The study is an exploratory investigation of Pentecostal pastors' perceptions on psychological distress, using grounded theory. Semi-structured interviews were conducted with five senior pastors, of Pentecostal churches in Soshanguve township located near Pretoria in South Africa. Data was analysed using open, axial and selective qualitative research methods. Verification of the results by the participants enhanced the validity and reliability of the research. Results indicate that there seems to be certain similarities between the established frameworks in psychology and the worldview of pastors with regard to psychological distress. It seems as if the pastors share common views about psychological distress with the medical, interpersonal and cognitive schools of thought. Therefore, psychological distress would be regarded as impairment in the social and occupational life spheres. The pastors' referral patterns and strategies to deal with religious clients' psychological distress are discussed, as well as their limitations as mental health care workers for their communities. It is suggested that, to bring psychological services to the black community, psychologists form collaborative relationships with Pentecostal pastors.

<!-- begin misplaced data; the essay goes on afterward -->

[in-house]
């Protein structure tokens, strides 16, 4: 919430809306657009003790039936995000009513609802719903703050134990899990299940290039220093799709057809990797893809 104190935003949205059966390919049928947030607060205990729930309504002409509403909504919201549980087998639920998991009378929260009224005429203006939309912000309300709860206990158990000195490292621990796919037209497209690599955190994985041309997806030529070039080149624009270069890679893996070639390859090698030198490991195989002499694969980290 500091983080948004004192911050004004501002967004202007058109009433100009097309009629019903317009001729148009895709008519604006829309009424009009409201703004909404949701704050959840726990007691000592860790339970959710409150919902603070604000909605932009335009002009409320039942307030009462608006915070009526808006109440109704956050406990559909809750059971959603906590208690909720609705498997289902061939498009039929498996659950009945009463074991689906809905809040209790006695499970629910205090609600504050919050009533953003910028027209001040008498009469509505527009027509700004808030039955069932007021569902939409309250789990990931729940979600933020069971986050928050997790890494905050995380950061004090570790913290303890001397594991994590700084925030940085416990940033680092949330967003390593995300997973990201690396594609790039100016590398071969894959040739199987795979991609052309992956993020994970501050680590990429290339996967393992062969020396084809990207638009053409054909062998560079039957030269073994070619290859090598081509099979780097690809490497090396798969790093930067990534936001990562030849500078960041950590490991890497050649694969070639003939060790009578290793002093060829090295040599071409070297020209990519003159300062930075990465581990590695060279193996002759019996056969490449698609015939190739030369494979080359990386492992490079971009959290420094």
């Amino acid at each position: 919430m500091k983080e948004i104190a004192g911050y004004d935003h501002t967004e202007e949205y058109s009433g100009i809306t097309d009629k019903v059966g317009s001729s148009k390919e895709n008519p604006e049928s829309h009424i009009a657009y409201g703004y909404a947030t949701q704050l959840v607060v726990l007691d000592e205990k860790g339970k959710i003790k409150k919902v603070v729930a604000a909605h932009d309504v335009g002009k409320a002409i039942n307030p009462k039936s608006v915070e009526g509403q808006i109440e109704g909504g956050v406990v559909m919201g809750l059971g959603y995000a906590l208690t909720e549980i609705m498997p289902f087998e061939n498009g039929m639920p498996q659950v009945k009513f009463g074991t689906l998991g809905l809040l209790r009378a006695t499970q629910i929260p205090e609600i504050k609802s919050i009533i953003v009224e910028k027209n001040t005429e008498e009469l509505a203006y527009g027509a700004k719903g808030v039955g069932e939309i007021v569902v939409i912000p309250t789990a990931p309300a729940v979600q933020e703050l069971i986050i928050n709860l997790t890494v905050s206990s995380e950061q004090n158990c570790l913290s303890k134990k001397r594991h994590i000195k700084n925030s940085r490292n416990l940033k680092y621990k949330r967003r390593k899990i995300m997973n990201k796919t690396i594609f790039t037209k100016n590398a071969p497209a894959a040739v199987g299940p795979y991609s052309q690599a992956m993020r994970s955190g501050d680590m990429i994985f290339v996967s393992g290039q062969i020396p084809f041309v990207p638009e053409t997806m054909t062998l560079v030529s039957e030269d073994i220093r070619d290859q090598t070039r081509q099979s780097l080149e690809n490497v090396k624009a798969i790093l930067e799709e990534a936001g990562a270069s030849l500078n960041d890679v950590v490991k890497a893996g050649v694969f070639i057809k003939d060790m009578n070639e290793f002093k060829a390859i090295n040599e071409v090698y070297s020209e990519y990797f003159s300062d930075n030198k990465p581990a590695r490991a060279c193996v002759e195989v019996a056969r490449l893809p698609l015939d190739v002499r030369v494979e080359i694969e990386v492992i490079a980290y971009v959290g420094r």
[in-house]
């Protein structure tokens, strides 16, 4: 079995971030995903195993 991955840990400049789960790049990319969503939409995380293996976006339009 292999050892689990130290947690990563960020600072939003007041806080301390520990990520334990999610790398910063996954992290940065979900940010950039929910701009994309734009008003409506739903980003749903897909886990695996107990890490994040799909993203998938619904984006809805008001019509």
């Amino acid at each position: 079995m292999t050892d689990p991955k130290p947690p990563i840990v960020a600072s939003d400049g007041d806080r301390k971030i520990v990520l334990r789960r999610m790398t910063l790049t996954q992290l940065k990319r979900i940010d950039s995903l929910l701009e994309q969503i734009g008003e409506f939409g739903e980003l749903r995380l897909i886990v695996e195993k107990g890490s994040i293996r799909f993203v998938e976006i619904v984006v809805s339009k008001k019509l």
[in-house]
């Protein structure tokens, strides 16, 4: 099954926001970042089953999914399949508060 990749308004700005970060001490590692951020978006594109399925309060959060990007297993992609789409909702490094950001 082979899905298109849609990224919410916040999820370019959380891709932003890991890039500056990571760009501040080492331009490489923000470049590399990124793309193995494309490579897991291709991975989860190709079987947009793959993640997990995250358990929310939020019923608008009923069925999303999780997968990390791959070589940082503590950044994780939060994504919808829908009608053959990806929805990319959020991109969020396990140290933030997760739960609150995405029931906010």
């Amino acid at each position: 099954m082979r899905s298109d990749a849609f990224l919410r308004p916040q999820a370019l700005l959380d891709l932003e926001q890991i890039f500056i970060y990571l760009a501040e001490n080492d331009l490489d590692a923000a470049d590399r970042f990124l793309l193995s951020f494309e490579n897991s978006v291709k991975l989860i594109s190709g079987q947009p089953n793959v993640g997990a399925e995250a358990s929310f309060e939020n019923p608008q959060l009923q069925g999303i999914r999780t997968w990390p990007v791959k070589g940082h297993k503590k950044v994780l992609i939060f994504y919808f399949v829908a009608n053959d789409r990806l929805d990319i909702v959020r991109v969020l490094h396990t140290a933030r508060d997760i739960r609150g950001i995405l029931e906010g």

Thesis (MA(Clinical Psychology))--University of Pretoria, 2004.